Traveling through Greece, Syria and Malta, Pope John Paul II has appeared near exhaustion. Aides hover nearby in case he falls. But the Vatican insists John Paul wants to keep on the road, and despite his age and frail condition he has barely cut back on his schedule.
``He has decided to do it and wants to keep going for the next trip,'' his spokesman, Joaquin Navarro-Valls, told reporters accompanying the pope Tuesday on the flight from Damascus to Malta.
The next trip is to Ukraine in June with a journey to Armenia expected in September, both mostly Orthodox countries and among the targets of his efforts to heal ancient wounds in relations between Catholics and Orthodox Christians.
Looking ahead, John Paul has accepted more invitations for next year, including a trip to Toronto in July for the church's World Youth Day.
The Vatican is reluctant to comment on the pope's health, citing his right to privacy.
``He's keeping up with the pace,'' Navarro-Valls said.
Sometimes it seems just barely, although John Paul does show a remarkable ability to bounce back.
John Paul, now in the 23rd year of his papacy, turns 81 on May 18. His hands tremble and his speech is slurred, both sympton's of Parkinson's Disease, a progressive neurological disorder. He has walked with difficulty since hip-replacement surgery following a fall in 1994.
In making his historic visit to the Omayyade mosque in Damascus on Sunday, John Paul stumbled as he shuffled -- using a cane for support -- across the carpeted floor.
Watching him with admiration as he struggled was the mufti's personal physician, Dr. Muhammed Tarakji.
``It is remarkable that someone of his age and health would undergo such a visit,'' said the doctor.
Maltese marveled at the difference in physical appearance in photos published Tuesday of his previous visit to Malta 11 years ago.
At times during his latest pilgrimage, he sat looking exhausted during public appearances, skipped passages in his speeches or had portions read by others.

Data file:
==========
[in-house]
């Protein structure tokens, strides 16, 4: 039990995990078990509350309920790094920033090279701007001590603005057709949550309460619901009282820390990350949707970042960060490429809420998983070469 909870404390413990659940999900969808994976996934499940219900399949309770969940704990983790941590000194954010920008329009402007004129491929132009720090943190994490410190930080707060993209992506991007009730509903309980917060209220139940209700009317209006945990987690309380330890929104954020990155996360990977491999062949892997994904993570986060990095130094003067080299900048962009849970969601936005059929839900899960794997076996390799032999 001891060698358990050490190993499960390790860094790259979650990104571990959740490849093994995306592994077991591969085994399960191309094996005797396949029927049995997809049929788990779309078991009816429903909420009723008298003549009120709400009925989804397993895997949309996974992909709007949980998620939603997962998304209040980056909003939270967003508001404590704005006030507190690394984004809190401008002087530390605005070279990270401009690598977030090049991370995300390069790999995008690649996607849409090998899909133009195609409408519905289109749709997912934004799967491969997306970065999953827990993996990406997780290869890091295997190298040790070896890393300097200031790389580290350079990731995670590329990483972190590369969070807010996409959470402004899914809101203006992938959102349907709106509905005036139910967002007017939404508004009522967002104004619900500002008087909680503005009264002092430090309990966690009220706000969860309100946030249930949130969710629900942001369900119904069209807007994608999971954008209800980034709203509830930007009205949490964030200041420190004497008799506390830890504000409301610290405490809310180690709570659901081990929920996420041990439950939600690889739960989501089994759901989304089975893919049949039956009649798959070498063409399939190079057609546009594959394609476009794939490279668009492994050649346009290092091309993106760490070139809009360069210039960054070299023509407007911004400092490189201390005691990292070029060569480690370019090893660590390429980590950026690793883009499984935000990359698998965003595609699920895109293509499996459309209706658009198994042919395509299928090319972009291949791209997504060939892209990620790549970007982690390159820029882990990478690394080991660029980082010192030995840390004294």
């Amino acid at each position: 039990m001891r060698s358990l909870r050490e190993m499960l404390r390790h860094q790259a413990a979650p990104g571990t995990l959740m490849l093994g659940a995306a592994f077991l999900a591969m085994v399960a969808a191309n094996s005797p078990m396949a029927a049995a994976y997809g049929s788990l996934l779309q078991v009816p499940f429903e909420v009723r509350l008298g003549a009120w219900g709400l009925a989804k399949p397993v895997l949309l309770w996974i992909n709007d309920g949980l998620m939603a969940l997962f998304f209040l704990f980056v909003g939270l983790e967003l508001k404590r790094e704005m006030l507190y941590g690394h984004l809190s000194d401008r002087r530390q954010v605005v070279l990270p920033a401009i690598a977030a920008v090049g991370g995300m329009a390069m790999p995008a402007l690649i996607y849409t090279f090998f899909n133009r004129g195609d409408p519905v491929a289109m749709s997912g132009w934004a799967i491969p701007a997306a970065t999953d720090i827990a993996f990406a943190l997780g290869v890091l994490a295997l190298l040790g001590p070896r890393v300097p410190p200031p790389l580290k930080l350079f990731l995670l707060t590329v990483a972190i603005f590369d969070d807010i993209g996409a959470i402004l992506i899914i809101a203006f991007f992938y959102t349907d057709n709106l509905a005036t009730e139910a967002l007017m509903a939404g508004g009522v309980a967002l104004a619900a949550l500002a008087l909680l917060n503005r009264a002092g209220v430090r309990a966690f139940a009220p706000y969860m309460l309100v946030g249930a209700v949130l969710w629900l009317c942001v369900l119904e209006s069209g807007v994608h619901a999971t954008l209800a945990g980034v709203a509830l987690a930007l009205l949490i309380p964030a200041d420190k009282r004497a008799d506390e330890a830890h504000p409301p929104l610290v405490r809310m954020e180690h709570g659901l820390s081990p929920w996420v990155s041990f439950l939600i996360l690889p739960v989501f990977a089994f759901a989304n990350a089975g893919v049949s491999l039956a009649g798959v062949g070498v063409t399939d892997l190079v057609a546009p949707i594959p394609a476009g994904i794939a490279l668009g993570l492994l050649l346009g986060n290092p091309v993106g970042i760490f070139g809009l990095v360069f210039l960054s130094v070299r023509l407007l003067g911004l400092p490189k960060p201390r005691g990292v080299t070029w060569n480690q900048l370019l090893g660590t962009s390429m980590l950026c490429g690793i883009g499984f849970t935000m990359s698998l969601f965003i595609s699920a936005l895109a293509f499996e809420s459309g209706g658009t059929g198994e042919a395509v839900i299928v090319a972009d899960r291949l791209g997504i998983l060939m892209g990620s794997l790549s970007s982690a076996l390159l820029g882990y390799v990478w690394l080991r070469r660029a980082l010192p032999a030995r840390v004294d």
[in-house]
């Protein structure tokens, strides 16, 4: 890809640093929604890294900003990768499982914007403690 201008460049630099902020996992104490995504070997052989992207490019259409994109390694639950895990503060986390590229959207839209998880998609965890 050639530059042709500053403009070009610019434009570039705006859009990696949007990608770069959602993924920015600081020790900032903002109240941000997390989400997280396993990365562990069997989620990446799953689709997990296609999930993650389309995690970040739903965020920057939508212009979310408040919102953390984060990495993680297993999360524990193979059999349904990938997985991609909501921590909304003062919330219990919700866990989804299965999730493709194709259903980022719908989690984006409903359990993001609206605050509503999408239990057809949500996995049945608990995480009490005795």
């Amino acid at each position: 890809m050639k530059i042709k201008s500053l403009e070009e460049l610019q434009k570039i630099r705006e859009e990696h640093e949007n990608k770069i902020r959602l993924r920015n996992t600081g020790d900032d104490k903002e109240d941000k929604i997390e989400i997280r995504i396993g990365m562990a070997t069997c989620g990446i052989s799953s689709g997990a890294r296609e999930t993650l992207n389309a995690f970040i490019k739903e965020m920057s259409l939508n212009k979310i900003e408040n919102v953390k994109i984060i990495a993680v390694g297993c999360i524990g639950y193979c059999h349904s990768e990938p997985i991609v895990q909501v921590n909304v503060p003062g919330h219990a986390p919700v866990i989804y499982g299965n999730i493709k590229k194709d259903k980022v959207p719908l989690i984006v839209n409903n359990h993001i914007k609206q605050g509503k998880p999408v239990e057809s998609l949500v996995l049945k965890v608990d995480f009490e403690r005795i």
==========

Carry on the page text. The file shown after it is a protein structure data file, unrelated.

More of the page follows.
He looked particularly weak during a stop in a church Monday in the Golan Heights. As a chill wind buffeted the building, his secretary, Bishop Stanislaw Dsiwisz, knelt beside him to comfort him and wipe his face.
John Paul perked up a bit a short while later when he watered an olive tree, a symbol of peace.
According to his spokesman, Navarro-Valls, John Paul had made few changes to his regular routine, awakening early and celebrating a 7 a.m. Mass on most days for invited guests in his private chapel.
The pace at the Vatican, meanwhile, has barely slowed down despite the end of a holy year that drew 25 million pilgrims to Rome. John Paul also resumed visiting Rome parish churches on Sundays.
``Someone should translate from the English for the Holy Father exactly what weekend means,'' Navarro-Valls joked.
Marek Skwarnicki, a Polish writer, had lunch with the pope before the trip to present him with a book of poetry. He said he found him in clear mined but obviously battling his physical ailments.
``Suffering has become his charisma,'' Skwarnicki said.
John Paul has also kept his sense of humor.
Stepping off the plane in Malta, he walked by the Vatican press traveling with him and made an Italian hand gesture as if to say, ``Hey, I know you're watching me.''